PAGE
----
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Do this. The folks out in Bozeman are terrific. The scenery is not half bad either. Same for the beer.

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2 Responses to “The “Environment” Needs More Entrepreneurs”

  1. Alex says:

    I was disappointed with their blog posts and a paper on recycling (paper is here http://perc.org/sites/default/files/ps47.pdf). For example, they write, “…curbside recycling typically wastes resources…indeed, a moment’s reflection will suggest why this finding must be true. In the ordinary course of everyday living…the only things that intentionally end up [as trash] are both low in value and costly to reuse or recycle. Yet these are the items that municipal recycling programs are targeting, the very things that people have already decided are too worthless or too costly to deal with further.”

    Just because individuals have decided these things are too costly to “deal with” doesn’t mean they are always and for everyone. When we squeeze our own orange juice, we throw away the peels. But you once mentioned that OJ companies reuse/compost them. If curbside recycling TYPICALLY wastes resources, that implies it sometimes does not. I would think it would depend at least on the particular program, resource, and location. How can we as laypeople tell the good from the bad? I think that’s who needs to be targeted to make a change…who else is going to listen? The government?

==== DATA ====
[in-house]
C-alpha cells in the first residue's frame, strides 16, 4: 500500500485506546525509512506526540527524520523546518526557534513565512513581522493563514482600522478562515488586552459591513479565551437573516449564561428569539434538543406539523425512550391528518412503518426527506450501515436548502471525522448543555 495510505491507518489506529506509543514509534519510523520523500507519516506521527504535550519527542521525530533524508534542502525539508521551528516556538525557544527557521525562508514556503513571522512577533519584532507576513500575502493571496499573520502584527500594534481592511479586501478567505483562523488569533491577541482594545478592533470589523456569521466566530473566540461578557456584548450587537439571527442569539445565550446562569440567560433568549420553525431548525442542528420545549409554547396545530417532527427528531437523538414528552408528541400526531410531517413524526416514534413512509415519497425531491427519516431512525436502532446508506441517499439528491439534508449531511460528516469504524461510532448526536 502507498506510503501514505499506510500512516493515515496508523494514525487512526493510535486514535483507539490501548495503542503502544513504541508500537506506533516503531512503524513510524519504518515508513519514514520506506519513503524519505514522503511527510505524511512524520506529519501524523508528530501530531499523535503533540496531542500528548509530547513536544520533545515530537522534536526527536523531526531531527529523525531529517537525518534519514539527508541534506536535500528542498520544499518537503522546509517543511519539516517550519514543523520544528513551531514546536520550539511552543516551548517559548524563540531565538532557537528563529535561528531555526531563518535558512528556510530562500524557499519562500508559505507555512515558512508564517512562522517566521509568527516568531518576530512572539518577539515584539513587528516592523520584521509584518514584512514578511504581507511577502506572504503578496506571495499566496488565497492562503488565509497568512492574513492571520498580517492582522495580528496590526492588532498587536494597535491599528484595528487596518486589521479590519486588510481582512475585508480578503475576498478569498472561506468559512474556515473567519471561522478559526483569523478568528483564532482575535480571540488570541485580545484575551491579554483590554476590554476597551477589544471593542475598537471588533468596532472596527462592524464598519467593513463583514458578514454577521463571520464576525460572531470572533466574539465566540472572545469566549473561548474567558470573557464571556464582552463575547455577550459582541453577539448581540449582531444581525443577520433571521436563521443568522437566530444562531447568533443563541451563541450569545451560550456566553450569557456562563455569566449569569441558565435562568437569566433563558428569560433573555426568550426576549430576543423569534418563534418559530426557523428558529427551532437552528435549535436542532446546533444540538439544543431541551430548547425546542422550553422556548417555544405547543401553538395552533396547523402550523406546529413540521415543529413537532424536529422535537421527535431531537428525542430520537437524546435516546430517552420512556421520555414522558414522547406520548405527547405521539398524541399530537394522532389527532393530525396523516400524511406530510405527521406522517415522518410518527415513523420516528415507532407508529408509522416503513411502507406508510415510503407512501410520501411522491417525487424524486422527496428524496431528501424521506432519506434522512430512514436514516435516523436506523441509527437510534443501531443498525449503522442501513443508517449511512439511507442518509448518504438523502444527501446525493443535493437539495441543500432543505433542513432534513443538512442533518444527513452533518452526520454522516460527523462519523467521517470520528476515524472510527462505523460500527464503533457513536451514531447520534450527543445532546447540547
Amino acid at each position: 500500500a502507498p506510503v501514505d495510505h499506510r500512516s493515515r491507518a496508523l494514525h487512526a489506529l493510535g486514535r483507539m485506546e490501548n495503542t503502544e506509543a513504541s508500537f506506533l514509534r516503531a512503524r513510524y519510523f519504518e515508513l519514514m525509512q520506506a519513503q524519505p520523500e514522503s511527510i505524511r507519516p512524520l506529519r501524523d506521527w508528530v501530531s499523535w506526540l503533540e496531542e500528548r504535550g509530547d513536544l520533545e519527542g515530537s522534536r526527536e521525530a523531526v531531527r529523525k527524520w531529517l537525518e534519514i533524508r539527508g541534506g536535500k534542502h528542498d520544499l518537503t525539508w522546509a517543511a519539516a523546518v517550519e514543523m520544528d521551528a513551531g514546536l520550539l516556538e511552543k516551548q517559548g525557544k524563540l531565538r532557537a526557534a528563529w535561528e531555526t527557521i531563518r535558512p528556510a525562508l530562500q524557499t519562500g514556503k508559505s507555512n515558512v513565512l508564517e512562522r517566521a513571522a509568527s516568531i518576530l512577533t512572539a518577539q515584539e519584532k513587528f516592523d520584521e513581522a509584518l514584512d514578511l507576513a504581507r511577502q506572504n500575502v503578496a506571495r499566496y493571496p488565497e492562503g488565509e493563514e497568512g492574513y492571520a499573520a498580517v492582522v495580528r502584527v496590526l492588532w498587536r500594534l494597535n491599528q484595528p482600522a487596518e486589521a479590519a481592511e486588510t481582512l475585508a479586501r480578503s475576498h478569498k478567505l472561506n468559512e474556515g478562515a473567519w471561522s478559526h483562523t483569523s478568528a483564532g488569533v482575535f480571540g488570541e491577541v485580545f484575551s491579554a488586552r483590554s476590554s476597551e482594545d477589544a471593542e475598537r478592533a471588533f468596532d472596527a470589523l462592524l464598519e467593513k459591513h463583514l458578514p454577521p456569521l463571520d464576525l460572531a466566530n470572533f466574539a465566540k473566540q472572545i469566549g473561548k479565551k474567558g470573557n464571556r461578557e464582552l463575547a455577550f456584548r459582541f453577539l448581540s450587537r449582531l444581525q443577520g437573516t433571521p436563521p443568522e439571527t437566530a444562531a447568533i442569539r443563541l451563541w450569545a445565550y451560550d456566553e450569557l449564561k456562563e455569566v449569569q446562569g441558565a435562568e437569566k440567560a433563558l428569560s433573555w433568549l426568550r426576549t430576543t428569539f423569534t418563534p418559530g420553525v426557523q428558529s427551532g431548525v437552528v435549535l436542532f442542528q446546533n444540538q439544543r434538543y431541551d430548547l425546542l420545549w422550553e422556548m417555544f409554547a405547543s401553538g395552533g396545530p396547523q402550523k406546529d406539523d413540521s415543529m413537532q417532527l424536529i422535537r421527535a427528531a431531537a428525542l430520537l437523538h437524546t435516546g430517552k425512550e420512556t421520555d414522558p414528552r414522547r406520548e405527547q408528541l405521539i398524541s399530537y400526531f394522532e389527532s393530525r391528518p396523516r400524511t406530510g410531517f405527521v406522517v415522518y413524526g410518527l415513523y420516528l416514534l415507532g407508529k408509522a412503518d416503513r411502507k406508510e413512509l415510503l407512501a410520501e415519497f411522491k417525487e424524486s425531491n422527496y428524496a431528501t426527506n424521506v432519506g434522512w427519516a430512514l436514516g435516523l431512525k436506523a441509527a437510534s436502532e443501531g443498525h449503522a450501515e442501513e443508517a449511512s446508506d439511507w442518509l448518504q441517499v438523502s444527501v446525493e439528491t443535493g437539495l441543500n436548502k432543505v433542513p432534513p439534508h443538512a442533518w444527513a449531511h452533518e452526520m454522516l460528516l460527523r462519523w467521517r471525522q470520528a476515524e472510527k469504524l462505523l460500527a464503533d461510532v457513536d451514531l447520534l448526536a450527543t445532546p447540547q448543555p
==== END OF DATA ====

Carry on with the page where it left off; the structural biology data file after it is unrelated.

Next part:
• wintercow20 says:

      I’ve read Dan’s study. The difficulty is that data is hard to come by, as my 238 students have so painfully learned. But as I read it under a conservative range of raw materials prices, fuel prices, tipping fee estimates and wage estimates it appears to be the case that simply on the “profit-loss” metric curbside recycling is insignificant.

      A nice tool would be one of those infographics that shows what areas of the country (e.g. transport and disposal costs) and what pricing regimes the stuff seems to make sense. The problem of course is that we don’t see entry and exit into recycling as the prices for materials changes, so we really don’t have market signals telling us when it makes sense.

      But I hate this issue more than most – because recycling is a buzz-word for most anything folks want it to be. Dan is talking in his paper if it wins a cost-benefit calculation like a normal business. Then we can ask whether it deals effectively with any social cost problem, but of course there are many of those, and the target seems to move any time we try to focus on one or two. Then we can ask whether there are other good and bad consequences of the program (e.g. less litter?), and so on. And finally of course the term recycling itself turns most discussions of it into a debate about the existence of god …

      How do laypeople tell good from bad on most things?

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